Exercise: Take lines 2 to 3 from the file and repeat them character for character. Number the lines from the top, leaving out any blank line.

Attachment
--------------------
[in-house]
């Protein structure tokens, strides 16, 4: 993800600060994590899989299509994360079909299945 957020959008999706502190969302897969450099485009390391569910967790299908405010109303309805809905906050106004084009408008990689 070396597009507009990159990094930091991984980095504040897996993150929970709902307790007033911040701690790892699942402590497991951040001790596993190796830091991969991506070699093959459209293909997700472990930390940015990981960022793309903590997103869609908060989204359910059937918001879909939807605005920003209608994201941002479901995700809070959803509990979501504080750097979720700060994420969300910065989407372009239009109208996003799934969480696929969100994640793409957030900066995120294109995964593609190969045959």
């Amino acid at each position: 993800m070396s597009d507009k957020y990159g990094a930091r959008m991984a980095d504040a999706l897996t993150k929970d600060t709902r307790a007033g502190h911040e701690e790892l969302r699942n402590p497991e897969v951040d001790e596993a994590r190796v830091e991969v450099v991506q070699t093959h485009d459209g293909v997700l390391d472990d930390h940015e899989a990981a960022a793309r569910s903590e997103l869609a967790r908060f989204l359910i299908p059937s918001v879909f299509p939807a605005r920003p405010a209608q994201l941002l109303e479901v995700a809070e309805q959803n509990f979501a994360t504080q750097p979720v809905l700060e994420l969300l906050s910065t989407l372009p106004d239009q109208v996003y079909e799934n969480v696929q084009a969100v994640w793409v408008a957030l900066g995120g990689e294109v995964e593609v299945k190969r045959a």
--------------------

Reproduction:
């Protein structure tokens, strides 16, 4: 993800600060994590899989299509994360079909299945 957020959008999706502190969302897969450099485009390391569910967790299908405010109303309805809905906050106004084009408008990689 070396597009507009990159990094930091991984980095504040897996993150929970709902307790007033911040701690790892699942402590497991951040001790596993190796830091991969991506070699093959459209293909997700472990930390940015990981960022793309903590997103869609908060989204359910059937918001879909939807605005920003209608994201941002479901995700809070959803509990979501504080750097979720700060994420969300910065989407372009239009109208996003799934969480696929969100994640793409957030900066995120294109995964593609190969045959």
């Amino acid at each position: 993800m070396s597009d507009k957020y990159g990094a930091r959008m991984a980095d504040a999706l897996t993150k929970d600060t709902r307790a007033g502190h911040e701690e790892l969302r699942n402590p497991e897969v951040d001790e596993a994590r190796v830091e991969v450099v991506q070699t093959h485009d459209g293909v997700l390391d472990d930390h940015e899989a990981a960022a793309r569910s903590e997103l869609a967790r908060f989204l359910i299908p059937s918001v879909f299509p939807a605005r920003p405010a209608q994201l941002l109303e479901v995700a809070e309805q959803n509990f979501a994360t504080q750097p979720v809905l700060e994420l969300l906050s910065t989407l372009p106004d239009q109208v996003y079909e799934n969480v696929q084009a969100v994640w793409v408008a957030l900066g995120g990689e294109v995964e593609v299945k190969r045959a």